A new economy?

Already, 3D printing has been used to make tools and artworks, custom-fitted prosthetics for amputees, components for aviation and medical instruments, solid medical models of bones and organs based on MRI scans, paper-based photovoltaic cells, and the body panels for a lightweight hybrid automobile.

http://tech.slashdot.org/story/11/08/01/1723212/3D-Printing-and-the-Replicator-Economy

oh, and a plane:

“It was printed on an EOS EOSINT P730 nylon laser sintering machine, which fabricates plastic or metal objects, building up the item layer by layer. No fasteners were used and all equipment was attached using ‘snap fit’ techniques so that the entire aircraft can be put together without tools in minutes. The electric-powered aircraft, with a 2-meter wingspan, has a top speed of nearly 100 miles per hour, but when in cruise mode is almost silent.

http://tech.slashdot.org/story/11/07/30/1832201/Aircraft-Made-From-3D-Printing

Graffiti just got more compact, thanks to Processing, QR codes, and media artist Golan Levin and his pals.

For the uninitiated, QR codes are those pixelated-looking little squares you sometimes see on business cards and posters. Scan ‘em with a smartphone and they reveal a message or send you to a Web site or map. Thanks to QR Stenciler, you may be seeing more of them in unlikely places.

(Via Bruce Sterling)

QR_STENCILER Version: 01 August, 2011 http://fffff.at/qr-stenciler-and-qr-hobo-codes/ By Golan Levin and Asa Foster III for FFFFF.AT

Developed with Processing v.0198, a free, cross- platform Java programming toolkit for the arts. http://www.processing.org

ABOUT This free program loads a user-specified QR code image, from which it generates a topologically correct stencil PDF, suitable for laser-cutting.

INSTRUCTIONS >> QR_STENCILER has been tested in MacOSX 10.6.8. 1. Make a QR code image which embeds a short text. Try GoQR.me, Kaywa, or the Google Chart API. 2. Download and install ‘Processing’ from http://www.processing.org/download We used v.0198 but v.1.5.1 seems OK too. 3. Unzip ‘QR_STENCILER.zip’ to a folder. 4. Put your QR code image in ‘QR_STENCILER/data/’ 5. Launch Processing and open ‘QR_STENCILER.pde’ 6. Press ‘Run’ (Command-R) to start the stenciler. 7. You will be prompted to Open your QR code image. A default will be opened if none is provided. 8. After doing so, the program will generate a stencil PDF in the ‘data’ folder. 9. That PDF can now be opened in your favorite CAD software, for laser-cutting cardboard, etc. 10.After marking your stencil, test it with a QR reader, such as TapMedia’s free iPhone app.

LICENSE

QR_STENCILER shall be used for Good, not Evil….

Like making stuff? Like filming movies? This film festival is looking for you.

Power of Making On Screen

Call for Submissions:

You are invited to create a short film that celebrates making – Each film can be between 10 and 120 seconds in length and will celebrate the power of making – it may explain, illustrate and/ or observe ‘making’ skills, techniques and process.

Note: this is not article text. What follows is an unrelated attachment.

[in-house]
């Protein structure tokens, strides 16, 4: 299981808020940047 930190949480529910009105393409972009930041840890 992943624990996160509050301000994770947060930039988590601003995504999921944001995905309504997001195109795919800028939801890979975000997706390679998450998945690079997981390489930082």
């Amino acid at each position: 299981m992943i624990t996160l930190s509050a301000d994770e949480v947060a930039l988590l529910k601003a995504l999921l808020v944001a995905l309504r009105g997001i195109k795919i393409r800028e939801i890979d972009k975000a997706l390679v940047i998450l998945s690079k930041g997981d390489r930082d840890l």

The films will be creative, inspiring, exciting and perhaps unexpected, and will explore a diverse range of skills and look at how materials can be expressed in imaginative and spectacular ways.

Around 40 of the submitted short ‘making’ films will be selected for inclusion in the forthcoming V&A/Crafts Council exhibition Power of Making (6th September – 2nd January 2012) and screened throughout the duration in a dedicated area of the exhibition known as the ‘Tinker Space’.

We are looking for short films that depict and/or creatively respond to the making process of an object, including; crafting, experiments, demonstrations of making skills, use of tools, equipment /machinery, hacking objects etc.,

Films do not need to be highly polished and edited and we welcome material from hi and lo-fi sources such as digital camera or mobile phone.

Keywords that describe the ways in which skills and craftsmanship should be demonstrated in the type of film we are looking to select, are;

• Innovative

• Engaging

• Skilful

• Improvised

• Witty

• Meticulous

• Dexterous

• Experimental

Submission requirements and guidelines:

• You can submit as many films as you wish – they can be old work or new work, however we cannot accept nudity, sexually explicit scenes, swearing and violence.

• Your film must be non-commercial; all your own work, and you should have obtained copyright or relevant permissions for all images and films used in your piece.

• Acceptable film lengths range from a minimum of 10 seconds to a maximum of 120 seconds of content.

• Each submitted film must include a black front screen with text credits WHITE ON BLACK –to include your name and title of the film/work, your geographical location (town & country) and the date the film was made. This front end section should be no longer than 5 seconds in total.

• Each film may have acknowledgements at the end which should not exceed 5 second on screen. Each film must end with a 1 second FULLY BLACK screen.

How to enter:

• Go to craftscouncil.org.uk/powerofmakingfor full instructions on submitting your film(s) to the dedicated Vimeo site, and if your work fits the brief we will publish it. If selected by our Panel of Experts, your film will feature in the Power of Making exhibition.

• Should be no longer at 136 seconds long (max 10secs Title credit / max 120secs film content/ 6secs end-screen).

Closing date for submissions is Sunday 31st July 2011 For more information see craftscouncil [DOT] org [DOT] uk/powerofmakingor contact exhibitions [AT] craftscouncil [DOT] org [DOT] uk

Desert3d digital fabricators are all the rage among DIY designers, and promise to decentralize the physical economy in the way the Internet decentralized the information economy. On the other hand, many environmentalists just see the fabber as another energy-sucking contraption that fills our world with plastic gewgaws.

Now an art student has juryrigged a “solar sinter,” replacing a fabber’s high-tech laser with focused sunlight and toxic resin with sand. It all fits in a suitcase he brought to the Egyptian desert for a test run.